Foundersland: “The Pursuit of Excellence”

By Marty Sklar – Founder, Past President, Chairman of Leadership Council

On June 16, I was privileged to attend the opening of the Walt Disney Company’s 12th  ”theme park” around the world. What began at Disneyland on a hot summer day in July, 1955 has now spread not only across the USA, but also to the mainland of Europe… and now Asia again, following Tokyo and Hong Kong. Shanghai, its newest location, is the largest city in China, where east has traditionally met west.

I have attended the opening of all 12 Disney parks around the world. Authentically, I am the only person who can say that. And I can say without reservation that Shanghai Disneyland is at the very top of its class – now the finest   park in the world. I can cite many reasons – and later in this blog, I will!

But first, I digress.

Before Disneyland, amusement parks were in disarray. In fact, when Walt Disney told his wife, Lillian, that he was going into the outdoor entertainment business, Mrs. Disney was appalled. “Why?” she asked Walt. “Those parks are dirty, unsafe and the people who run them are not nice!” Exactly right, Walt replied. “And mine won’t be that way!”

As usual, Walt was right. At its opening on July 17, 1955, Disneyland set a new standard. In fact, it created a new industry, and the modern day “theme park.”

Walt Disney’s pursuit of excellence inspired many of us to become part of that new industry. As members of our Ryman Arts Board of Directors, I count seven leaders of what is now called “Themed Entertainment.” They plan, design, and build some of the most popular projects in the world … and lead great companies in “the pursuit of excellence.” They hire our students, encourage their development as artists, designers and engineers, and send them off around the world to projects in Europe, Asia, the Middle East and of course, around the USA.            

Take a few minutes and Google the work of Ryman Arts Board Members Scott Ault, Phil Hettema, Garner Holt, Wayne Hunt, Kathy Mangum, Eddie Newquist and David Price. You will be amazed and excited to know their work – and appreciate that these talented leaders dedicate their time and talents to the young people who participate in Ryman Arts’ foundational drawing and painting classes. (Our other Board Members are terrific in their fields, too!)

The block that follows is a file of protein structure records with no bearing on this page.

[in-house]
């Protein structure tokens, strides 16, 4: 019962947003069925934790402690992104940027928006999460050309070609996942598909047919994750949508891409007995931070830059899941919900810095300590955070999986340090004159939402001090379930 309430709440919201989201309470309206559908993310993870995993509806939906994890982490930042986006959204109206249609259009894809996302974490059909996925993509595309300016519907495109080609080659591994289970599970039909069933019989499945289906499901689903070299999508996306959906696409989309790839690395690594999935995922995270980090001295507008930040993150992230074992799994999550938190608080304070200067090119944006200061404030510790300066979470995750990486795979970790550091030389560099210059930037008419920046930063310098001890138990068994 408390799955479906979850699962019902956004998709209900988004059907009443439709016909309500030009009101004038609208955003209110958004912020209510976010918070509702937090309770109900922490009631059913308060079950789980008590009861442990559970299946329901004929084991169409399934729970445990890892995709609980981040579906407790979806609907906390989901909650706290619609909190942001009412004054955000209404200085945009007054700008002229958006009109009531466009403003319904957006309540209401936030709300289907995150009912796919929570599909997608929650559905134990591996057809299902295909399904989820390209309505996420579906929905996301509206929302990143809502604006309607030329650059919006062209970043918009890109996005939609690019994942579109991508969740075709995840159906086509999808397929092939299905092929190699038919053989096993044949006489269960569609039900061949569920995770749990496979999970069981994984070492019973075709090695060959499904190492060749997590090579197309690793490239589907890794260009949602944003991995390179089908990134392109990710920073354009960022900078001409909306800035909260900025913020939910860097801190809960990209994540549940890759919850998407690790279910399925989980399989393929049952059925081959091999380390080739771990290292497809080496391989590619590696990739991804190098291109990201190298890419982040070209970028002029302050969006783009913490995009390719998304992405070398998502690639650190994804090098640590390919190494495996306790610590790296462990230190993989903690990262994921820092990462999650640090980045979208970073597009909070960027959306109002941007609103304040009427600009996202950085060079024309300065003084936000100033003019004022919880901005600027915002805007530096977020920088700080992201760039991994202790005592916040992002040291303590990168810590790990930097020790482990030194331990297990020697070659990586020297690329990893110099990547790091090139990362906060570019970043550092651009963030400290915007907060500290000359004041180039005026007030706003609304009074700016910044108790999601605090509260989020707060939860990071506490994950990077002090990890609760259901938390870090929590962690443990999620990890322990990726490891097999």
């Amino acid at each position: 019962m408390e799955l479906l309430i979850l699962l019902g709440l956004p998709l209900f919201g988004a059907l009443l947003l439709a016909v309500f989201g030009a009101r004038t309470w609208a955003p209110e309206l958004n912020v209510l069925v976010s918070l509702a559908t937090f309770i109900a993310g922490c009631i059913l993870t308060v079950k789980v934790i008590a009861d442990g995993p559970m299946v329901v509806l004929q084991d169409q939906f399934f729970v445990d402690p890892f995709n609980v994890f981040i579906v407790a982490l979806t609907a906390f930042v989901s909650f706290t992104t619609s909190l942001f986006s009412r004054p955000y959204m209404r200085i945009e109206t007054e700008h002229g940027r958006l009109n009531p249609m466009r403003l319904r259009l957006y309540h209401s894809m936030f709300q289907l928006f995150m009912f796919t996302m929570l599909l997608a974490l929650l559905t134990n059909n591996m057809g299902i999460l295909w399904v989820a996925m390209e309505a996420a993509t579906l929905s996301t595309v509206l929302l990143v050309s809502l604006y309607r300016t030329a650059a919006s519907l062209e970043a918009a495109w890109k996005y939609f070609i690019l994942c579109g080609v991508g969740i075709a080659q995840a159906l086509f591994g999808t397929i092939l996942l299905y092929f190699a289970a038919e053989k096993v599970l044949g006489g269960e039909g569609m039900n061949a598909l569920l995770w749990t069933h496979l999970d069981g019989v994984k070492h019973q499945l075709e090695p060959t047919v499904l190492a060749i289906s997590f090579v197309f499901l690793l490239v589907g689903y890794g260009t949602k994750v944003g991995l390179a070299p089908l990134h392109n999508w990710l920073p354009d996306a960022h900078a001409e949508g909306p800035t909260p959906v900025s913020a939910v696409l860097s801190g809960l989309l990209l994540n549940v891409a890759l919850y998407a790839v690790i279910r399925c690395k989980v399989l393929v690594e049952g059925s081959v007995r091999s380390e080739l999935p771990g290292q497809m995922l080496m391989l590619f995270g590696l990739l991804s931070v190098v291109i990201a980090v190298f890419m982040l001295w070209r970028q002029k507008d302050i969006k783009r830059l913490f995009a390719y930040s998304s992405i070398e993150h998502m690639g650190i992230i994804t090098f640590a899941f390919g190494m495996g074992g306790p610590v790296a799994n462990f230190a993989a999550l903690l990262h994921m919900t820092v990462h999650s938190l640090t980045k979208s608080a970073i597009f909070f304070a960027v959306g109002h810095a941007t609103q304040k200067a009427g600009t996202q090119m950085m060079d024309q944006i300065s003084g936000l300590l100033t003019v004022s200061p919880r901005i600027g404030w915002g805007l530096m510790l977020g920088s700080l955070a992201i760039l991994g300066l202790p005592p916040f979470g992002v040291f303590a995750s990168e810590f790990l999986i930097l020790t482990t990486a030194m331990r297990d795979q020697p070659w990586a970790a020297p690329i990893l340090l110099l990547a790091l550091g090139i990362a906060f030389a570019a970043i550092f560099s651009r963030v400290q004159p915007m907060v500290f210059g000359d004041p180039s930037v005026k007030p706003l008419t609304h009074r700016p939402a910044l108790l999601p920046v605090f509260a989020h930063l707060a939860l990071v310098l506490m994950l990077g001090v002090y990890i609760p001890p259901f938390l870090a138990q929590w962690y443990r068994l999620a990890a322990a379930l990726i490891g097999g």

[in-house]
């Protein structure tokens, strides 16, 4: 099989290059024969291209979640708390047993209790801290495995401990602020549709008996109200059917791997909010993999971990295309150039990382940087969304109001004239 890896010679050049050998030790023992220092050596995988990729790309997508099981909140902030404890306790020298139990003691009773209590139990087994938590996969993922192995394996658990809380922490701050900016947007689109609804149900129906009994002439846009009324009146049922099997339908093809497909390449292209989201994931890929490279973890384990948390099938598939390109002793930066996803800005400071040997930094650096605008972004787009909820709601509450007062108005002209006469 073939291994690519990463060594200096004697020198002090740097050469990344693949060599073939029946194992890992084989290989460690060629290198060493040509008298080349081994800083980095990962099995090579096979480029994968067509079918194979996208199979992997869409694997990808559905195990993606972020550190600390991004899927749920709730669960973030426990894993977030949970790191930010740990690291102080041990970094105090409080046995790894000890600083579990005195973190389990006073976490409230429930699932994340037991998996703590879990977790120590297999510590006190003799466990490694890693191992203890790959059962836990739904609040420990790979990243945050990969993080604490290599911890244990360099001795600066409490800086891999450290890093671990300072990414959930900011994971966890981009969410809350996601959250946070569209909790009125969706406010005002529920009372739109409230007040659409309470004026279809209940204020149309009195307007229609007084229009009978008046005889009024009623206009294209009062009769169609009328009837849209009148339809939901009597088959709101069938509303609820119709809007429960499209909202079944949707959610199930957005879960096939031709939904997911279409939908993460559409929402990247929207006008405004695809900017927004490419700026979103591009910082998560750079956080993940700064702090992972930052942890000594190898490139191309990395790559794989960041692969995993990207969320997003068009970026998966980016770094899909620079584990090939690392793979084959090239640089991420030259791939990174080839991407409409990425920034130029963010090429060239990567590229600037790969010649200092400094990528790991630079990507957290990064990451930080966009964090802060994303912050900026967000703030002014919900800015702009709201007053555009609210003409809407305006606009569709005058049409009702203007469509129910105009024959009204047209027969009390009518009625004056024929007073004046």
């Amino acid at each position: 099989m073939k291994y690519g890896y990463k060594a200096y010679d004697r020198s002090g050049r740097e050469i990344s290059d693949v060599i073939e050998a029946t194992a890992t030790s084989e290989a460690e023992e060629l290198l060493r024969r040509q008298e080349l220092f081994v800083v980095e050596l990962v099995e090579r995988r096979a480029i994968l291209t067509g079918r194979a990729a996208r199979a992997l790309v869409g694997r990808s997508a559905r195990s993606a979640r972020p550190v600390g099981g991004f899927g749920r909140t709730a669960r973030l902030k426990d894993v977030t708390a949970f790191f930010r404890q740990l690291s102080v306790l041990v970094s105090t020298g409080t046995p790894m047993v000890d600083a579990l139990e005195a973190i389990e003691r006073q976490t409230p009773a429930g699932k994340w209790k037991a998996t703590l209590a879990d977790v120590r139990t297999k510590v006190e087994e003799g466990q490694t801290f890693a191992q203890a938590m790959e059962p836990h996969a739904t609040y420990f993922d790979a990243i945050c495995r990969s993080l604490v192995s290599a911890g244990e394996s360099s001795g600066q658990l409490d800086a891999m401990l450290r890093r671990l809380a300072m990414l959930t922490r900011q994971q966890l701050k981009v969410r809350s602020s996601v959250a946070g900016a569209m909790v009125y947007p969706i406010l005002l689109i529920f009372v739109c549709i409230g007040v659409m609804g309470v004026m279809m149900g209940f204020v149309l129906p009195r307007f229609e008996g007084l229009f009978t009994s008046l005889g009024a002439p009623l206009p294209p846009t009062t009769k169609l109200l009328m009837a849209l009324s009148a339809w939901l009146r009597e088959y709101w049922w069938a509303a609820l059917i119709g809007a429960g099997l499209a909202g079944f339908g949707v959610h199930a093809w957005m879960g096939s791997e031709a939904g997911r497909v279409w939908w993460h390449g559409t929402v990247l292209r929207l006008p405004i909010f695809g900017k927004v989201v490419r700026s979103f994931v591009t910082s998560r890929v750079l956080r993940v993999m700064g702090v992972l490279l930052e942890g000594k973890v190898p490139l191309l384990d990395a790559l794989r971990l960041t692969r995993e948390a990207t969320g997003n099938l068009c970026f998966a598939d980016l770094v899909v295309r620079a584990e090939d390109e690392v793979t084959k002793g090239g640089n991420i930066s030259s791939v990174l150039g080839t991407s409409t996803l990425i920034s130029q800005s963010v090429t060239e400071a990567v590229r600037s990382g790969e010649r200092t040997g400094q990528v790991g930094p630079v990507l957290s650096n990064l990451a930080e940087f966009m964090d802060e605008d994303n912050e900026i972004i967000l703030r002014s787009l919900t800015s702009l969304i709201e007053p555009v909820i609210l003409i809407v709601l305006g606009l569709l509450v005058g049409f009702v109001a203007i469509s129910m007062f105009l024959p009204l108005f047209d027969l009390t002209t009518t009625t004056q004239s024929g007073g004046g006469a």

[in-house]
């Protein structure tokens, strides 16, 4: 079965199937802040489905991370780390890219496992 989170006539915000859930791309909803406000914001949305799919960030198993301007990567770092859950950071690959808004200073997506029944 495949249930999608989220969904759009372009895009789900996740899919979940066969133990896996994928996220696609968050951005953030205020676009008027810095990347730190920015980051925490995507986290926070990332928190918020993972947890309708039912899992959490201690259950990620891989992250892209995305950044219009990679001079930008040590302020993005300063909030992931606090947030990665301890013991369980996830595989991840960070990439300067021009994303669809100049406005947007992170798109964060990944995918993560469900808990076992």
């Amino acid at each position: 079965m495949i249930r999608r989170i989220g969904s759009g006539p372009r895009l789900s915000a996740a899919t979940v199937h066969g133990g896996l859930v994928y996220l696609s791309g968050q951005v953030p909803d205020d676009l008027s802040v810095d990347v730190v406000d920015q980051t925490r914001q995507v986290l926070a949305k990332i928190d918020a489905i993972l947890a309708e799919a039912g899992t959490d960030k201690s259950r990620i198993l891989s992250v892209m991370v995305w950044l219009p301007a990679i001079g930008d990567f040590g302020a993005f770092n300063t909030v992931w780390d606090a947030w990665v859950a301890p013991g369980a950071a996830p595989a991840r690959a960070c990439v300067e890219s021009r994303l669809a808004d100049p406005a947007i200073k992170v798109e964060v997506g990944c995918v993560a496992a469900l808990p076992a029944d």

Now that I’m “warmed up,” a few words about that “pursuit of excellence” in Shanghai. If you have the opportunity to go, here are 5 things that especially impressed me as Magical Moments:

  • The new “Pirates of the Caribbean -- The scale is enormous, and the match between the huge sets and live action film is seamless. The boat can turn 360 degrees – so the Imagineers can point you in any direction!
  • The Tron Tomorrowland -- This is the best of all “Tomorrowlands” – especially at night. The Tron Light Cycles racing through and around this land are amazing, and everything in the land hangs together – from the tables and chairs to the area audio speakers – as a “family” of design. The lighting at night, with the Light Cycles racing, is pretty spectacular.
  • The area paving (walkways) and building facades, rock work, etc. There’s never been an international team like this: Fabrece from France, Rui from Portugal, Zolt Hormay from Hungary, Floridian Gary Gold – this all-star cast, trained over the years by Johnny Olsen -- created storytelling through texture you can touch – spectacular finishes on the pathways, buildings and byways.
  • The Castle – Because of its bulk, it dominates everything. The interior finishes, murals and art are beautiful. Huge restaurant capacity, a boat ride that starts outside and goes underneath (inside), big performance space outside – it’s pretty amazing!
  • The Master Plan. Bob Weis, now the President of Imagineering, insisted they spend the time in travelling in China to understand the audience, and fulfill Disney CEO Bob Iger’s slogan: “Authentically Disney but Distinctly Chinese.” And they did – lots of gardens, places to sit, plenty of picture taking places (Disney learned in Hong Kong that photos were a first priority!), lots of open space. “Mickey Avenue,” the “main street” of this Park, is a sophisticated design, but the attitude is “fun” – and of course, that’s what the whole place is supposed to be, so you start with a smile on your face. It works!

There’s much more to savor and appreciate. As a former leader of the Imagineers, I feel very much as I do attending a Ryman Arts graduation. In the case of Shanghai Disneyland, “my kids have grown up” … and they really know what they are doing!